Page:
Newly published energy statistics for 2009 show that bioenergy today makes up a larger share of Sweden’s energy use than oil: 31.7 percent bioenergy compared to 30.8 oil.
The numbers are based on preliminary statistics from the Swedish Energy Agency and were presented by Svebio – the Swedish Bioenergy Association. The final energy use includes all sectors of the Swedish society: industry, transport, residential, services, etc.
Svebios analyses also shows that the total share of renewable energy, using the definition in EU:s renewable energy directive (RED), was 46.3 percent in 2009. This is well ahead of the EU target trajectory, and only 3.7 percent short of the EU target for Sweden of 49 percent in 2020. The major renewable energy source beside bioenergy is hydropower. Wind power is still a relatively small contributor to the energy supply.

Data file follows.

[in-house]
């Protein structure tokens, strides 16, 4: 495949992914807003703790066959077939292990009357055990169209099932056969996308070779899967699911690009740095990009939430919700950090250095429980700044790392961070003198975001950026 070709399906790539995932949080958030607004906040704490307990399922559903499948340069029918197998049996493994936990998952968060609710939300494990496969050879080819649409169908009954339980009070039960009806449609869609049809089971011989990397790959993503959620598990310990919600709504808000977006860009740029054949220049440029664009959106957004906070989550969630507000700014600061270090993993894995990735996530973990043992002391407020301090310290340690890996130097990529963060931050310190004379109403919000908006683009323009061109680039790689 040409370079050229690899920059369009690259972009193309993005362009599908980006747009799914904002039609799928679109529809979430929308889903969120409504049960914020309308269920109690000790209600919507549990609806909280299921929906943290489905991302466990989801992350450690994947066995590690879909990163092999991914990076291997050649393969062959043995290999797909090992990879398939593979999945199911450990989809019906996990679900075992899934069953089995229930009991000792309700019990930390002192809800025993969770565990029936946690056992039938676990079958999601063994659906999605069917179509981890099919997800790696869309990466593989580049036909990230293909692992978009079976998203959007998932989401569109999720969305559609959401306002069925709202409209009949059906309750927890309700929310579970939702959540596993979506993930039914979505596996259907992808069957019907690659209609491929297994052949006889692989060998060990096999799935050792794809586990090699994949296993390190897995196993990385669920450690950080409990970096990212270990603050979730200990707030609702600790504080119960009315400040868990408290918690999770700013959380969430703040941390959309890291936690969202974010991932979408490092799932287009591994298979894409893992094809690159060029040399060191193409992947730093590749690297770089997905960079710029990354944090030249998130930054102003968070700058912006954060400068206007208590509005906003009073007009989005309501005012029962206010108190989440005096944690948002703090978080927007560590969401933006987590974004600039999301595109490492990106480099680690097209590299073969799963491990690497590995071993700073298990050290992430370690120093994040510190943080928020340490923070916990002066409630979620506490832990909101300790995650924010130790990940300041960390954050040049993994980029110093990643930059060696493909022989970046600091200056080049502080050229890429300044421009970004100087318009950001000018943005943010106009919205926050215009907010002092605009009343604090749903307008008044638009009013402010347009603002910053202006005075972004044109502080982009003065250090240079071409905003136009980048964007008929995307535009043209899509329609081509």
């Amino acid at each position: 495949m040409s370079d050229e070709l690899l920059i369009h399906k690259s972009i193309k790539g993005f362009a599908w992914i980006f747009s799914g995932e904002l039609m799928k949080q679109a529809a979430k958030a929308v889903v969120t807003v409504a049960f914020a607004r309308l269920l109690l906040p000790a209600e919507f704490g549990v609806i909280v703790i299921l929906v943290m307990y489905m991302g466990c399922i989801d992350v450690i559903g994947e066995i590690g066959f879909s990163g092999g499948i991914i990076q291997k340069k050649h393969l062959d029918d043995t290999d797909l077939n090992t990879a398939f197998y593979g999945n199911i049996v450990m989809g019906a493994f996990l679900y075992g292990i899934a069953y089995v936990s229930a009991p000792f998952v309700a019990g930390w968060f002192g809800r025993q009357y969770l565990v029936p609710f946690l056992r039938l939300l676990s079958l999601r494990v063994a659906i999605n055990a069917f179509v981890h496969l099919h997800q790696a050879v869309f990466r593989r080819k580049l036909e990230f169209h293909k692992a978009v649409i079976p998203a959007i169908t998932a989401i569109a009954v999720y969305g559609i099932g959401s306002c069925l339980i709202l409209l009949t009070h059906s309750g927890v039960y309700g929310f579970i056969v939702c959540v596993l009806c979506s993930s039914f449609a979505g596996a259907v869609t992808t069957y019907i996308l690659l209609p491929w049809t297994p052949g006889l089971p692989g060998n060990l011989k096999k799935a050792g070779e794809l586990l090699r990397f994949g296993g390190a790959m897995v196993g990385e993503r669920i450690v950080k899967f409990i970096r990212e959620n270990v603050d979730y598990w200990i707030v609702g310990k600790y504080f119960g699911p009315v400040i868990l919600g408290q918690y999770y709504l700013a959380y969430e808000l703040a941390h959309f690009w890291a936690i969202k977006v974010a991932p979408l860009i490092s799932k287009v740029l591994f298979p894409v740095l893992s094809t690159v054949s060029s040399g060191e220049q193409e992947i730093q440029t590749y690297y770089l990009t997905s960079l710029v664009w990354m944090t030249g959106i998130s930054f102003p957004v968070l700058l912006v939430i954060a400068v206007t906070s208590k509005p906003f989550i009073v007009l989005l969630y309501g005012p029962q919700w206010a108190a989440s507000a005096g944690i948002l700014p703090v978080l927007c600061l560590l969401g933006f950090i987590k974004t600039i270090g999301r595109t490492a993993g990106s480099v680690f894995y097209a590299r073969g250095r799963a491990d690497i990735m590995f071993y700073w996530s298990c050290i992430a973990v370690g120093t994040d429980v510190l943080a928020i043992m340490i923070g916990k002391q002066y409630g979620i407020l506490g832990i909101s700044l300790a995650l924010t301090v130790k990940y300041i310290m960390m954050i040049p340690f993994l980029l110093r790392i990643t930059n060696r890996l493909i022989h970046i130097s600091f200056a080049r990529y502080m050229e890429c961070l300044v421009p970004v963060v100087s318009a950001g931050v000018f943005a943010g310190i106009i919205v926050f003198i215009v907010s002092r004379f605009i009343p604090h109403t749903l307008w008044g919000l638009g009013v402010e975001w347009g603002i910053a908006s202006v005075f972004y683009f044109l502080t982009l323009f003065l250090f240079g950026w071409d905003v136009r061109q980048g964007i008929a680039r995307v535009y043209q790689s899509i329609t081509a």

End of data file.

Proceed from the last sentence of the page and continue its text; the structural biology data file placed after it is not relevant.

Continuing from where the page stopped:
The main reason for the fast increase of renewable energy in recent years is the steady growth of bioenergy use. Biomass is the primary energy source in the district heating sector, which supplies more than half of the total heat demand in the residential sector. The use of by-products and residues in the forest industry is another major component. Bioelectricity has expanded both with combined heat and power plants in district heating and in the forest industry. Pellets and fuelwood play a major role in heating of single homes. Finally, more than 5 percent of transport fuels are biofuels – ethanol, biodiesel and biogas. In all, the Swedish bioenergy business sector is in a phase of strong expansion, which is confirmed by the statistics.
These numbers confirm that Sweden is a world leader in the field of bioenergy. Biomass is used for heat and electricity, for biofuels for transport, and as energy source in industry. Almost all Swedish cities and towns have district heating using biomass as fuel. All of these applications can be seen on study tours and excursions at World Bioenergy 2010 at the end of this month.